Jeffrey Mervis, reporting for the American Association for the Advancement of Science in 2011 asked the question “Is ‘No Child Left Behind’ to Blame for Poor Science Test Scores?” Referring to the rather dismal showing American students made on the NAEP test that year, Mervis claims that U. S. students don’t know much about science. He quotes Francis Eberle, then head of the National Science Teachers Association (NSTA), “For 9 years, elementary school principals have been telling teachers not to teach science because it’s not part of No Child Left Behind. Now those students are in high school, and we’ve seeing the consequences of that policy.”

Mervis goes on to say, “Eberle is speaking about scores on the National Assessment of Educational Progress (NAEP), which measures student achievement in reading, math, and science at the fourth, eighth, and 12th grades. The 2009 assessment, which focused on science, found that 40% of high school seniors perform below the basic level in science and only 1% at the advanced level. Younger students did marginally better, with 29% of fourth-graders and 38% of eighth-graders falling below basic and 1% and 2% at the advanced level, respectively.”

Mervis concludes his piece by quoting Eberle again, “Despite all the emphasis on improving educational achievement, there’s been a 30% decrease in the amount of science taught at the elementary level, and opportunities for professional development have been reduced. It’s not that teachers aren’t trying. But there are fewer resources available to them.” And arguably the most important of those resources is time.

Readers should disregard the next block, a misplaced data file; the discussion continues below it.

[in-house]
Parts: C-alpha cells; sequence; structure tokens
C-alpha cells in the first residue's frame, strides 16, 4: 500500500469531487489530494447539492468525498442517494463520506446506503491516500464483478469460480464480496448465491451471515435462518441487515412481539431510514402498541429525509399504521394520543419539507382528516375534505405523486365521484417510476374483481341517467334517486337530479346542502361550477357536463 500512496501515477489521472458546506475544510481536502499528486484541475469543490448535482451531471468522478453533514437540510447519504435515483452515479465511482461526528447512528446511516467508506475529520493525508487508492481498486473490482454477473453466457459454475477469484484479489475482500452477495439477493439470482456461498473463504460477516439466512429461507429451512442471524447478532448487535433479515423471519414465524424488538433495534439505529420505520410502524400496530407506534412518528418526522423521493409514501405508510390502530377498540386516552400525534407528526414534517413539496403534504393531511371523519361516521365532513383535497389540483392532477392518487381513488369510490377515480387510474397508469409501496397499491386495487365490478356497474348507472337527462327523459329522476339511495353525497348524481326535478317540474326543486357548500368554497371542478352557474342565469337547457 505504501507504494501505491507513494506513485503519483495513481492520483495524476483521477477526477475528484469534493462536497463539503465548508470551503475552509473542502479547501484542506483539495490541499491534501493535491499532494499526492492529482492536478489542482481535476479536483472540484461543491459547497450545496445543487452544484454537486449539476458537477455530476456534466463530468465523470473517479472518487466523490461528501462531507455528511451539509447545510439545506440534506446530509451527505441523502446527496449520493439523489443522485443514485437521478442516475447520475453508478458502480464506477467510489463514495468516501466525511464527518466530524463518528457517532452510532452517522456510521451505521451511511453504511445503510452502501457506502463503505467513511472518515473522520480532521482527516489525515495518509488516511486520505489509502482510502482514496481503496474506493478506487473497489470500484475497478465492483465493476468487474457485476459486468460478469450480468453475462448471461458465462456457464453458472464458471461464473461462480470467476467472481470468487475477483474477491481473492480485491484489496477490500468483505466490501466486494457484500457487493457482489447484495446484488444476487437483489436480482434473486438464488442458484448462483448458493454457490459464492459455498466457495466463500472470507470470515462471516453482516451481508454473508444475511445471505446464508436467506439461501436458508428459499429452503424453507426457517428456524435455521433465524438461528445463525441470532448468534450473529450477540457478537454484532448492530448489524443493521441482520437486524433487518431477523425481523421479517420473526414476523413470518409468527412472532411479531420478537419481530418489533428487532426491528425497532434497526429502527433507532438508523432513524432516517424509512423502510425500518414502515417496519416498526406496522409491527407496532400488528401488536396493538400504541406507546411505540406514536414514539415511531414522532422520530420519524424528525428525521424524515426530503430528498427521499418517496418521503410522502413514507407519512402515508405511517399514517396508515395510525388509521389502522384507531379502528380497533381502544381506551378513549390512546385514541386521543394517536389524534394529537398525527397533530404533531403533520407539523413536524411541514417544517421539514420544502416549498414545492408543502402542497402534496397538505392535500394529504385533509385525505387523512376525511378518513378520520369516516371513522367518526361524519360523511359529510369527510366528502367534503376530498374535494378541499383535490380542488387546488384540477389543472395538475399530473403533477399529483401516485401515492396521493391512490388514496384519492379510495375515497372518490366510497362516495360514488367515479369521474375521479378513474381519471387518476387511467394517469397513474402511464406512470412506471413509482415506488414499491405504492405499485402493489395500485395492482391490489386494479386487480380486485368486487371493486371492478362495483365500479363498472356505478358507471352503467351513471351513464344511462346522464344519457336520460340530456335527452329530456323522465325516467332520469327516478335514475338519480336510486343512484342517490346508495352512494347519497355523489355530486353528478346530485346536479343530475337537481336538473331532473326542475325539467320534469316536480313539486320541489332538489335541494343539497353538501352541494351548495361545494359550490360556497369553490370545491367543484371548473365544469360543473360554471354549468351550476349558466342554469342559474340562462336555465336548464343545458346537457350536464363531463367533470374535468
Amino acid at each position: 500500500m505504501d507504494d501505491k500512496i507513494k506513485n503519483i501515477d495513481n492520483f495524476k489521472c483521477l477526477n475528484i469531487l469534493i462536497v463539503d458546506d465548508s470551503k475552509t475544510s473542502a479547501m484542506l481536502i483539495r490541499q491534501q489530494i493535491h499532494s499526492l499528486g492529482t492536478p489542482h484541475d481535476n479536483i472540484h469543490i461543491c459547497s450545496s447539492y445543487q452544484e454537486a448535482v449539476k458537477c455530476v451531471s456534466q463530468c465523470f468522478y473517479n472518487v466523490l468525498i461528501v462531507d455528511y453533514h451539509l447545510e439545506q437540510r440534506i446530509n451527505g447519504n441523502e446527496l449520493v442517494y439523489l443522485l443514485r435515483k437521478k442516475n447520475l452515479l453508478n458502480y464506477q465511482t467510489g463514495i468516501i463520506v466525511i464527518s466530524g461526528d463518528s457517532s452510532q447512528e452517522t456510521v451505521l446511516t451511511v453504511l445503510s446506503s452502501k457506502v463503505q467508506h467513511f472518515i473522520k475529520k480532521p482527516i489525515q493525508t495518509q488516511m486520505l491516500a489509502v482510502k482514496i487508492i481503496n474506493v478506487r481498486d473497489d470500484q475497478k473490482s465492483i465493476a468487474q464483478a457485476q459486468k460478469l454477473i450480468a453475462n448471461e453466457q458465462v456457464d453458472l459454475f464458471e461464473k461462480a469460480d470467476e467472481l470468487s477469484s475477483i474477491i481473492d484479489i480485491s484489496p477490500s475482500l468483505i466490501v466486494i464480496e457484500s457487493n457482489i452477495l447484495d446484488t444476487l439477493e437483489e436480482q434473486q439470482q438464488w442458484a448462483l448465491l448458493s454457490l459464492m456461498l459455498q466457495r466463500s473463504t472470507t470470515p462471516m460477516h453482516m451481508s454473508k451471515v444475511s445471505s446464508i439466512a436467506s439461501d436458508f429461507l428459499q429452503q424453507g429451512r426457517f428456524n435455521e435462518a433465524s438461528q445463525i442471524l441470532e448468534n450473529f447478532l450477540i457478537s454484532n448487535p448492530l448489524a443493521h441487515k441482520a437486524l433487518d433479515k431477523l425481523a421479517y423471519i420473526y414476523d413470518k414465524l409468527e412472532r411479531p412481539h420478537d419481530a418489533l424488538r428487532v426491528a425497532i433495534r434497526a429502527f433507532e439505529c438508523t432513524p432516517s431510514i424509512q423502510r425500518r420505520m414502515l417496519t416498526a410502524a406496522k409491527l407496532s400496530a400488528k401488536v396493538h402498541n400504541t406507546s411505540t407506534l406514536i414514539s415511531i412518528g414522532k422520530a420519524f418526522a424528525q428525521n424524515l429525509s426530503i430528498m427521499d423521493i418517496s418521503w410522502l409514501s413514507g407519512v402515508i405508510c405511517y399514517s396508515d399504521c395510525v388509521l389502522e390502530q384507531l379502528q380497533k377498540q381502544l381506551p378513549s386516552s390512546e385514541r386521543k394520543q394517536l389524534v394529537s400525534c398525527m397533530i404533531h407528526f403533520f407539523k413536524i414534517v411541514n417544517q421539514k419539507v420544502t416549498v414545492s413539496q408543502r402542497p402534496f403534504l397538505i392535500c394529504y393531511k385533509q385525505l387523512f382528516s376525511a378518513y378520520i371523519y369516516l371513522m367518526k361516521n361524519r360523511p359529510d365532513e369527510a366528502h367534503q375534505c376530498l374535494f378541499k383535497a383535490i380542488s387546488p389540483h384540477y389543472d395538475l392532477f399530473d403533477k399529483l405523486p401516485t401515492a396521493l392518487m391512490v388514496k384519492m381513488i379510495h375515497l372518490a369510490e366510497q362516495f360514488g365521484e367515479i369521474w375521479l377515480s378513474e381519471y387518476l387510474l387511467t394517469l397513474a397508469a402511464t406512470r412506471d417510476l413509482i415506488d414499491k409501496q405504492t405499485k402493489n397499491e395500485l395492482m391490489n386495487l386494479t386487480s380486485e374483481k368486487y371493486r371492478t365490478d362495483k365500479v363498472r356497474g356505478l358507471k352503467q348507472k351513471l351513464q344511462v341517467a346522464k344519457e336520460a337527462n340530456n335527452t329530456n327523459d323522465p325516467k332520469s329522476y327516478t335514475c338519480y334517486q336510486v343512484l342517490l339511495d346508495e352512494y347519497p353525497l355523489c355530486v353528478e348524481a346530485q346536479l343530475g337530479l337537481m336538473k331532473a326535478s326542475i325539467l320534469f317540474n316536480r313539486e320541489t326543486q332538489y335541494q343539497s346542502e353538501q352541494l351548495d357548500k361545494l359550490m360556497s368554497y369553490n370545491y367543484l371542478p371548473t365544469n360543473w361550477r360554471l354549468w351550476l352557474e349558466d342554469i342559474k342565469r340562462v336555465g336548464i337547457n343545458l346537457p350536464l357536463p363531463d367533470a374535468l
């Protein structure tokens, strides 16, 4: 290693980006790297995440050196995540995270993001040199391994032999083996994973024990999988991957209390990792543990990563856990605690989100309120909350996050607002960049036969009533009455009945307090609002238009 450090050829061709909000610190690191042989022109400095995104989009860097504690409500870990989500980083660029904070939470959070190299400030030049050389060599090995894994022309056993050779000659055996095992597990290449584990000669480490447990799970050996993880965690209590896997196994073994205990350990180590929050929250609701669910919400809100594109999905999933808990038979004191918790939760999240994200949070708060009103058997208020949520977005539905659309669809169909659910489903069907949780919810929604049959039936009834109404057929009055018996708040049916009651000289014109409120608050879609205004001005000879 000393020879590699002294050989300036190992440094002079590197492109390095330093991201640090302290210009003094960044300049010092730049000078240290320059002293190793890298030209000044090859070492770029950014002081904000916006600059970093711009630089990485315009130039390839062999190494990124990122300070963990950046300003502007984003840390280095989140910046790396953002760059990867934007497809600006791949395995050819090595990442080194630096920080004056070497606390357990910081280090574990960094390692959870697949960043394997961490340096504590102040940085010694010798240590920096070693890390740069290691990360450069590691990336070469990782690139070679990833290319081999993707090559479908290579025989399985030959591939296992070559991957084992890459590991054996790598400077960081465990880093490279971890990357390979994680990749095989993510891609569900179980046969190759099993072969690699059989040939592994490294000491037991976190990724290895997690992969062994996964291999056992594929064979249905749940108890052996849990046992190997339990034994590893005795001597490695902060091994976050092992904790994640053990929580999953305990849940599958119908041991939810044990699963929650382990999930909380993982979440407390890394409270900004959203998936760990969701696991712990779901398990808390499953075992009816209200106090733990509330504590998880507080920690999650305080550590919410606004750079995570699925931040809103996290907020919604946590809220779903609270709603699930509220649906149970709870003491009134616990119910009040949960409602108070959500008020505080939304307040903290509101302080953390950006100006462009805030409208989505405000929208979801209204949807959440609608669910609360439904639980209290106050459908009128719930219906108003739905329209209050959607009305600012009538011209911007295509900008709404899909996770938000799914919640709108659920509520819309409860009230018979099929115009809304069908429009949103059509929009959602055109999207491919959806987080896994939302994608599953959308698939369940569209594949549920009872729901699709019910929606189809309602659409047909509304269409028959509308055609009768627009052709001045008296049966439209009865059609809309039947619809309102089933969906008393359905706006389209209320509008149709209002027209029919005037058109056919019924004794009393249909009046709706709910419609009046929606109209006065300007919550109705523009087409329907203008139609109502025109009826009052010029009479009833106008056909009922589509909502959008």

At Dever Elementary in the classroom of Michael Rosenstiel with students exploring

At Dever Elementary in the classroom of Michael Rosenstiel with students exploring evaporation.

The next factor in the equation is Passion. I’d like to suggest that Passion is often a factor of Time. How do we develop passion? Isn’t it often by learning enough about something to begin to find it fascinating, to begin to discover we have a talent for it? First you have to have the experiences … do some work. That maybe ignites the spark, making you want to do more, have more experiences similar to the ones you found gratifying. And that takes time.